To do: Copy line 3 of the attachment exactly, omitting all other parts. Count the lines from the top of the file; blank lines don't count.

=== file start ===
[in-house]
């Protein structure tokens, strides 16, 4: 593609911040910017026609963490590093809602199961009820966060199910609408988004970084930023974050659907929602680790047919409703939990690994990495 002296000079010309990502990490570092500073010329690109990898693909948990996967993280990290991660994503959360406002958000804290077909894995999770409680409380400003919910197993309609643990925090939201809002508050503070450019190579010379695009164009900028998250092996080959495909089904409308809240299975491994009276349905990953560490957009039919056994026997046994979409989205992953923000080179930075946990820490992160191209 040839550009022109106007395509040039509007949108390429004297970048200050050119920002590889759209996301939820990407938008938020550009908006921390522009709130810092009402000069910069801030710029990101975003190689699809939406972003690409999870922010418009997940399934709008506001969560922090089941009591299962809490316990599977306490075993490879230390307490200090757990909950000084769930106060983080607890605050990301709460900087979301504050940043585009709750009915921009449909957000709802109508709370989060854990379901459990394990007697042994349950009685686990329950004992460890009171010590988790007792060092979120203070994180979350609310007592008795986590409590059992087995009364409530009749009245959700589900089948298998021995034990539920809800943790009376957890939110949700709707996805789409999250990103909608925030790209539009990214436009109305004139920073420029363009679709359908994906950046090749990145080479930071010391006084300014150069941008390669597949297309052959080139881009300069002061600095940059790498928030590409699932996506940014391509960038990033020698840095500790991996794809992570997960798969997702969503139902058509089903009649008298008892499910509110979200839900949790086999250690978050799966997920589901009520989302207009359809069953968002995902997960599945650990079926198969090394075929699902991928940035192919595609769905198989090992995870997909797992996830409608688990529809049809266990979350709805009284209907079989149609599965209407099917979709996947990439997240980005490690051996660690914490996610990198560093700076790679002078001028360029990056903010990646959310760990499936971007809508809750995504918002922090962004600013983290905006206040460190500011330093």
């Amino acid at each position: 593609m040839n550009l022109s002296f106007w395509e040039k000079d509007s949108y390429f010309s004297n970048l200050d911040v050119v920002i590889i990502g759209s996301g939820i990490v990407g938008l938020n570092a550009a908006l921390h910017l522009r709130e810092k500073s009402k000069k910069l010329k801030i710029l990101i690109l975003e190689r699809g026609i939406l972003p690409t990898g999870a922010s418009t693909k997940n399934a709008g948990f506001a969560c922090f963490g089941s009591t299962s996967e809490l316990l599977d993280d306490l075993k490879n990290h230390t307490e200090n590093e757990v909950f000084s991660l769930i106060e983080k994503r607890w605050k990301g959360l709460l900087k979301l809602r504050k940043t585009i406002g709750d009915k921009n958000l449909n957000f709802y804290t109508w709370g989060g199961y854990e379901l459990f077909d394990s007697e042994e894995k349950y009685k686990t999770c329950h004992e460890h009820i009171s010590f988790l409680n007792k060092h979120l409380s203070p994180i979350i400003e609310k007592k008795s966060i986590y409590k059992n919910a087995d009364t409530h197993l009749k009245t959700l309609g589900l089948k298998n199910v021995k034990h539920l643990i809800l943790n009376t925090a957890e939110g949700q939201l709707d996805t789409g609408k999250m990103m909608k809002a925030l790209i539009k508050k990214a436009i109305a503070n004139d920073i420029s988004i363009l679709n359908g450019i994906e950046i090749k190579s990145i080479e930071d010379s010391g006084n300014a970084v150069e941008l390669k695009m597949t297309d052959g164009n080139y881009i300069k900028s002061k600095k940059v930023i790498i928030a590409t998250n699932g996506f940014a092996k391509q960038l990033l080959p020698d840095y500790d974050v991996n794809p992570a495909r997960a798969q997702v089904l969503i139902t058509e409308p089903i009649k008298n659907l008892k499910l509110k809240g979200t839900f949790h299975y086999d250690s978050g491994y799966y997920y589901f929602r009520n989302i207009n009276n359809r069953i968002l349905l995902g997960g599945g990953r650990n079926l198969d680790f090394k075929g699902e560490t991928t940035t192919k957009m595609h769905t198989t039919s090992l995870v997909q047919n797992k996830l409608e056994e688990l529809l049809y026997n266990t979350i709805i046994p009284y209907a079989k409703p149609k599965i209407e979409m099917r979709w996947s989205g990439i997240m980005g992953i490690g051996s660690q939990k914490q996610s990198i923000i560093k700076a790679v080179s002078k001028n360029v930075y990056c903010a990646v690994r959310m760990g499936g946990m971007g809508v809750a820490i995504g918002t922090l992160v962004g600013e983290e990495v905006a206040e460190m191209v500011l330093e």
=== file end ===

């Amino acid at each position: 593609m040839n550009l022109s002296f106007w395509e040039k000079d509007s949108y390429f010309s004297n970048l200050d911040v050119v920002i590889i990502g759209s996301g939820i990490v990407g938008l938020n570092a550009a908006l921390h910017l522009r709130e810092k500073s009402k000069k910069l010329k801030i710029l990101i690109l975003e190689r699809g026609i939406l972003p690409t990898g999870a922010s418009t693909k997940n399934a709008g948990f506001a969560c922090f963490g089941s009591t299962s996967e809490l316990l599977d993280d306490l075993k490879n990290h230390t307490e200090n590093e757990v909950f000084s991660l769930i106060e983080k994503r607890w605050k990301g959360l709460l900087k979301l809602r504050k940043t585009i406002g709750d009915k921009n958000l449909n957000f709802y804290t109508w709370g989060g199961y854990e379901l459990f077909d394990s007697e042994e894995k349950y009685k686990t999770c329950h004992e460890h009820i009171s010590f988790l409680n007792k060092h979120l409380s203070p994180i979350i400003e609310k007592k008795s966060i986590y409590k059992n919910a087995d009364t409530h197993l009749k009245t959700l309609g589900l089948k298998n199910v021995k034990h539920l643990i809800l943790n009376t925090a957890e939110g949700q939201l709707d996805t789409g609408k999250m990103m909608k809002a925030l790209i539009k508050k990214a436009i109305a503070n004139d920073i420029s988004i363009l679709n359908g450019i994906e950046i090749k190579s990145i080479e930071d010379s010391g006084n300014a970084v150069e941008l390669k695009m597949t297309d052959g164009n080139y881009i300069k900028s002061k600095k940059v930023i790498i928030a590409t998250n699932g996506f940014a092996k391509q960038l990033l080959p020698d840095y500790d974050v991996n794809p992570a495909r997960a798969q997702v089904l969503i139902t058509e409308p089903i009649k008298n659907l008892k499910l509110k809240g979200t839900f949790h299975y086999d250690s978050g491994y799966y997920y589901f929602r009520n989302i207009n009276n359809r069953i968002l349905l995902g997960g599945g990953r650990n079926l198969d680790f090394k075929g699902e560490t991928t940035t192919k957009m595609h769905t198989t039919s090992l995870v997909q047919n797992k996830l409608e056994e688990l529809l049809y026997n266990t979350i709805i046994p009284y209907a079989k409703p149609k599965i209407e979409m099917r979709w996947s989205g990439i997240m980005g992953i490690g051996s660690q939990k914490q996610s990198i923000i560093k700076a790679v080179s002078k001028n360029v930075y990056c903010a990646v690994r959310m760990g499936g946990m971007g809508v809750a820490i995504g918002t922090l992160v962004g600013e983290e990495v905006a206040e460190m191209v500011l330093e």